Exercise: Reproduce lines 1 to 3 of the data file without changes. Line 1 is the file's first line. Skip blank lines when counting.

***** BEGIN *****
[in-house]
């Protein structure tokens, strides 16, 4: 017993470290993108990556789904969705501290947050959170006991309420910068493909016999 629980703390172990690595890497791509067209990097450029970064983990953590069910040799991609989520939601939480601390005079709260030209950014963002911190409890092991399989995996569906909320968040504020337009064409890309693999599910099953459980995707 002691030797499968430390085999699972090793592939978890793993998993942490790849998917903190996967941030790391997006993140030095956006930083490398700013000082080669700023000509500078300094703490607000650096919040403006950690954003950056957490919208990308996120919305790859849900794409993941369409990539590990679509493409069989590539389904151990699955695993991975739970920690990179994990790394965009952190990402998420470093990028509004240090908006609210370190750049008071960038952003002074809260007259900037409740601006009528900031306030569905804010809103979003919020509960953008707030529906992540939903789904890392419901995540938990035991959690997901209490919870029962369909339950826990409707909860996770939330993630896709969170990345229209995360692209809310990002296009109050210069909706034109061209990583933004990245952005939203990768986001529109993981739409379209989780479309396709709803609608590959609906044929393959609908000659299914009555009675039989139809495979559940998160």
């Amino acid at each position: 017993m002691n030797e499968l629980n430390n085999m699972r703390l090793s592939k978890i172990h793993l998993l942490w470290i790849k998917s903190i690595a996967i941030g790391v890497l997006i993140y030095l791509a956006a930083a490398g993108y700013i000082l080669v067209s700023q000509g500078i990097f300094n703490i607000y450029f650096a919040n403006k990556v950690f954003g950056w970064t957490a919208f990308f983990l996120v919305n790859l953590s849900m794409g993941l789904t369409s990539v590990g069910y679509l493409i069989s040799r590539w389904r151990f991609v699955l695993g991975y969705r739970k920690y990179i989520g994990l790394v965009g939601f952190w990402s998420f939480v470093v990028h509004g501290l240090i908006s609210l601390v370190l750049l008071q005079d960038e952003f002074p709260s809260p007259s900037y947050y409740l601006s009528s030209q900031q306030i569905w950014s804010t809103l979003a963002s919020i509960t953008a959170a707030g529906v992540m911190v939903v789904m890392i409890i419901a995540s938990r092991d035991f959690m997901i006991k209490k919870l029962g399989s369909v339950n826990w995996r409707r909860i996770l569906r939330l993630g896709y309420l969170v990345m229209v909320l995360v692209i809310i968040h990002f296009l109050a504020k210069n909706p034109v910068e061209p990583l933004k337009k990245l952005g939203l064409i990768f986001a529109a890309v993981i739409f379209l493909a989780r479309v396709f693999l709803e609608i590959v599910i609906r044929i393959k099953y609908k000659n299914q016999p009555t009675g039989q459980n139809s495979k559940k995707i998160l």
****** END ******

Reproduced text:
[in-house]
């Protein structure tokens, strides 16, 4: 017993470290993108990556789904969705501290947050959170006991309420910068493909016999 629980703390172990690595890497791509067209990097450029970064983990953590069910040799991609989520939601939480601390005079709260030209950014963002911190409890092991399989995996569906909320968040504020337009064409890309693999599910099953459980995707 002691030797499968430390085999699972090793592939978890793993998993942490790849998917903190996967941030790391997006993140030095956006930083490398700013000082080669700023000509500078300094703490607000650096919040403006950690954003950056957490919208990308996120919305790859849900794409993941369409990539590990679509493409069989590539389904151990699955695993991975739970920690990179994990790394965009952190990402998420470093990028509004240090908006609210370190750049008071960038952003002074809260007259900037409740601006009528900031306030569905804010809103979003919020509960953008707030529906992540939903789904890392419901995540938990035991959690997901209490919870029962369909339950826990409707909860996770939330993630896709969170990345229209995360692209809310990002296009109050210069909706034109061209990583933004990245952005939203990768986001529109993981739409379209989780479309396709709803609608590959609906044929393959609908000659299914009555009675039989139809495979559940998160």
């Amino acid at each position: 017993m002691n030797e499968l629980n430390n085999m699972r703390l090793s592939k978890i172990h793993l998993l942490w470290i790849k998917s903190i690595a996967i941030g790391v890497l997006i993140y030095l791509a956006a930083a490398g993108y700013i000082l080669v067209s700023q000509g500078i990097f300094n703490i607000y450029f650096a919040n403006k990556v950690f954003g950056w970064t957490a919208f990308f983990l996120v919305n790859l953590s849900m794409g993941l789904t369409s990539v590990g069910y679509l493409i069989s040799r590539w389904r151990f991609v699955l695993g991975y969705r739970k920690y990179i989520g994990l790394v965009g939601f952190w990402s998420f939480v470093v990028h509004g501290l240090i908006s609210l601390v370190l750049l008071q005079d960038e952003f002074p709260s809260p007259s900037y947050y409740l601006s009528s030209q900031q306030i569905w950014s804010t809103l979003a963002s919020i509960t953008a959170a707030g529906v992540m911190v939903v789904m890392i409890i419901a995540s938990r092991d035991f959690m997901i006991k209490k919870l029962g399989s369909v339950n826990w995996r409707r909860i996770l569906r939330l993630g896709y309420l969170v990345m229209v909320l995360v692209i809310i968040h990002f296009l109050a504020k210069n909706p034109v910068e061209p990583l933004k337009k990245l952005g939203l064409i990768f986001a529109a890309v993981i739409f379209l493909a989780r479309v396709f693999l709803e609608i590959v599910i609906r044929i393959k099953y609908k000659n299914q016999p009555t009675g039989q459980n139809s495979k559940k995707i998160l």